Bailout, With Strings Attached
The two biggest stories in the papers continue to be the U.S.'s economic crisis and the fallout from the terror attacks in Mumbai, with attention increasingly focused on Pakistan. The Washington Post leads with progress made on an auto industry bailout: Democrats are advancing a new plan that would loan $15 billion to automakers while taking broad authority to manage the companies' operations. The Los Angeles Timesleads with Barack Obama saying that the country's economic woes "are going to get worse before they get better" and supporting the Democrats' bailout plan.
The New York Times leads with U.S. counterterrorism officials taking a closer look at the group behind the Mumbai attacks, which has links both to Pakistan's intelligence service and to al-Qaida. The Wall Street Journal tops its world-wide newsbox with a catchall of Pakistan news, including an attack on a transportation depot in northwestern Pakistan that resulted in the destruction of "scores" of vehicles taking supplies to U.S. and NATO forces in Afghanistan. USA Today leads with an interview with the commander of U.S. forces in Afghanistan, who says he needs nearly double the number of troops over several years to stabilize the country.
The new Democratic auto bailout plan would create a seven-person government board, consisting mainly of Cabinet secretaries who would oversee the companies' restructuring. The proposal would also ban any dividend payments or executive bonuses as long as the loans were outstanding. All the papers quote President-elect Obama supporting the bailout but talking tough about the companies' executives: "If this management team that's currently in place doesn't understand the urgency of the situation and is not willing to make the tough choices and adapt to these new circumstances, then they should go," he said.
Some in the auto industry are looking to an authority higher than Congress for help, too: The NYT has a dispatch from a Detroit Pentecostal megachurch where the bishop, in a sermon titled "A Hybrid Hope," prayed for a bailout. The story includes priceless photos of gleaming white SUVs on the altar.
Lashkar-e-Taiba, the group implicated in Mumbai, has received support from Pakistan's intelligence service, the ISI, which "has shared intelligence with Lashkar and provided protection for it, the officials said, and investigators are focusing on one Lashkar leader they believe is a main liaison with the spy service and a mastermind of the attacks," the Times writes. But that support was now more in the past, the Times notes. Lashkar "has outgrown ISI's support," one analyst says. In fact, Pakistan carried out a raid on a Lashkar camp on Sunday though, as the LAT points out, it's not yet clear whether or not the raid was serious or symbolic.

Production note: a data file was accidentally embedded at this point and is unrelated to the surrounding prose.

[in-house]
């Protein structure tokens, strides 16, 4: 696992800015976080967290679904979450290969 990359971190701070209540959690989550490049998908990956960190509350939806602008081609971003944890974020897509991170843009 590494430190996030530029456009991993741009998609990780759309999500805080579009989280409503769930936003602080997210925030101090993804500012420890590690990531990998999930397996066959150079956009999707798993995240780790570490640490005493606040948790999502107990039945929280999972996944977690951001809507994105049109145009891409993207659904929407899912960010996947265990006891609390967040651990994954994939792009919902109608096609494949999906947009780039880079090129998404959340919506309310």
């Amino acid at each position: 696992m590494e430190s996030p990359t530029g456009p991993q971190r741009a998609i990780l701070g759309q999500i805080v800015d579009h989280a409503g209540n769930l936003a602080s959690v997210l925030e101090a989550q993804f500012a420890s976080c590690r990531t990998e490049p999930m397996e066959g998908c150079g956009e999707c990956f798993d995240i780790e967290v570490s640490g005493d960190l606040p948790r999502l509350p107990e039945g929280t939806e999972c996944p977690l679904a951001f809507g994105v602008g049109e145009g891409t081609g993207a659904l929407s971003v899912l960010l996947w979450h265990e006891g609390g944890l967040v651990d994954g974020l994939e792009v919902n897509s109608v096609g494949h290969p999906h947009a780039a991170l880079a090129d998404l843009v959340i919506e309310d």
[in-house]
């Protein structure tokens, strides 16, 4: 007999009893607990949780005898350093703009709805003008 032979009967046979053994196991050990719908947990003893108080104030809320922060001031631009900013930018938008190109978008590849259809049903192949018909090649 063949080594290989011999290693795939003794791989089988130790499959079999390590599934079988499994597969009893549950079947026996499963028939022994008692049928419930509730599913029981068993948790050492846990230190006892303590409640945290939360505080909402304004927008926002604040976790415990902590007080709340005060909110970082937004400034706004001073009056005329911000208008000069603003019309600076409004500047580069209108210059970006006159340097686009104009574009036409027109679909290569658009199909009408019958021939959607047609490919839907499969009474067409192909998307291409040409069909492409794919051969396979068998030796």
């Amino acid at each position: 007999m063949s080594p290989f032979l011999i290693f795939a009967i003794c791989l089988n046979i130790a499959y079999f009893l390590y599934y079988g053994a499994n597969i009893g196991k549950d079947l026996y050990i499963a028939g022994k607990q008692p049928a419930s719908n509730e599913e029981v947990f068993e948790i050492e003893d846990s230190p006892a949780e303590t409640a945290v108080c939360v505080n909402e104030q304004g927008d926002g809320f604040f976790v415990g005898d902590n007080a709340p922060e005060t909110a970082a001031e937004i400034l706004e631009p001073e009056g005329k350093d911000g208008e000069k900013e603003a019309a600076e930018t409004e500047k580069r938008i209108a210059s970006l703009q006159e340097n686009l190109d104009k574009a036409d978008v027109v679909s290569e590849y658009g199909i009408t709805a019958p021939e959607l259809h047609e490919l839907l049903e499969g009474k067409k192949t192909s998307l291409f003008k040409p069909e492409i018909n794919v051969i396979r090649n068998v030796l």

The LAT also features Lashkar on the front page, focusing on its recruitment of westerners, in particular Britons and Americans. Both the LAT and the Journal, in stories on how Lashkar indoctrinates young members, note that the group is a sort of minor-league terror group, being easier for foreign would-be jihadis to join than the better known al-Qaida. Famous alums include Richard Reid, the shoe bomber.
And it doesn't just happen to Sarah Palin: The Post stuffs a story about how someone pretending to be the Indian foreign minister prank-called the Pakistani president's office threatening Indian military action. Pakistan apparently took the threat seriously enough to put its air force on high alert. India says Pakistan's publicizing of the story is a ploy to deflect attention from its citizens' role in the Mumbai attacks.
The Journal apparently broke the news that the Tribune Co., publisher of newspapers including the Los Angeles Times, was exploring options for bankruptcy and had hired an investment bank known for its debt-restructuring prowess. But the LAT followed up and got an interview with a company executive: "Revenue declines have been dramatically worse, even over the last couple of weeks. It's just really rough … A number of advertisers just don't have the money to spend right now."
Also in the papers … the CEO of Merrill Lynch is arguing that he should get a bonus of $10 million, while those in charge of such things argue that despite his apparent skill in managing the mess the company is in (he's only been boss for a year) public mood is against huge executive bonuses. The Journal airs the dirty laundry on the front page. Russia is using the financial crisis to renationalize strategic industries, particularly in natural resources, the NYT reports on Page One. Writing music for video games is fast becoming a lucrative market for composers, paying up to $2,000 per minute of music, and music schools are offering classes in scoring games, the LAT reports. Unmanned aircraft will soon be patrolling the U.S.-Canada border, says the NYT.
Joshua Kucera is a freelance writer based in Washington, D.C.